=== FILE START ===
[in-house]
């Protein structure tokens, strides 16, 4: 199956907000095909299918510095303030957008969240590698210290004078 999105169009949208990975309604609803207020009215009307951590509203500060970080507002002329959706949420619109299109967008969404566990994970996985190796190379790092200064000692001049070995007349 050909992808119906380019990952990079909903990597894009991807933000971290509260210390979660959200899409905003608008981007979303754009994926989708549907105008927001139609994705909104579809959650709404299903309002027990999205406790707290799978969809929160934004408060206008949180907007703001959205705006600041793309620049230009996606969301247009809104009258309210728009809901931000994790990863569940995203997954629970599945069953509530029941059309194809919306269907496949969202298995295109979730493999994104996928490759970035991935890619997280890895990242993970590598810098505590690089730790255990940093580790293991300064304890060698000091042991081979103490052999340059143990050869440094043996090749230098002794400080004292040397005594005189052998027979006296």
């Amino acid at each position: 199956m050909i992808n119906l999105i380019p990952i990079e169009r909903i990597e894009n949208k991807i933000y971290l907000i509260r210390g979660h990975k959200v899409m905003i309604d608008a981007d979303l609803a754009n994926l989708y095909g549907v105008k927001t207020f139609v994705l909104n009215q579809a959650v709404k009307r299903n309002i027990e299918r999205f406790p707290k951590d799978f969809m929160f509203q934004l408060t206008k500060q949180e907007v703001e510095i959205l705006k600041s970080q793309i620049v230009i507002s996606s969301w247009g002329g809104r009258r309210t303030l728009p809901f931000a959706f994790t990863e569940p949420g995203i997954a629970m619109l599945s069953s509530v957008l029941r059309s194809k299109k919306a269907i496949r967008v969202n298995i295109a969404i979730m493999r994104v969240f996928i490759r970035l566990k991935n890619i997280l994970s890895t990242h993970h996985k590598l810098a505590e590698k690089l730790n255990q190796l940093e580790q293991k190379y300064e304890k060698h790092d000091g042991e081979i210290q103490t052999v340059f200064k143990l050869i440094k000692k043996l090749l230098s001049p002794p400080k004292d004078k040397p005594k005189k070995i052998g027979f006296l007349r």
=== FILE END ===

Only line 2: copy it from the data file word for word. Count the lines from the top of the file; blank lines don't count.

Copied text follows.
């Protein structure tokens, strides 16, 4: 199956907000095909299918510095303030957008969240590698210290004078 999105169009949208990975309604609803207020009215009307951590509203500060970080507002002329959706949420619109299109967008969404566990994970996985190796190379790092200064000692001049070995007349 050909992808119906380019990952990079909903990597894009991807933000971290509260210390979660959200899409905003608008981007979303754009994926989708549907105008927001139609994705909104579809959650709404299903309002027990999205406790707290799978969809929160934004408060206008949180907007703001959205705006600041793309620049230009996606969301247009809104009258309210728009809901931000994790990863569940995203997954629970599945069953509530029941059309194809919306269907496949969202298995295109979730493999994104996928490759970035991935890619997280890895990242993970590598810098505590690089730790255990940093580790293991300064304890060698000091042991081979103490052999340059143990050869440094043996090749230098002794400080004292040397005594005189052998027979006296």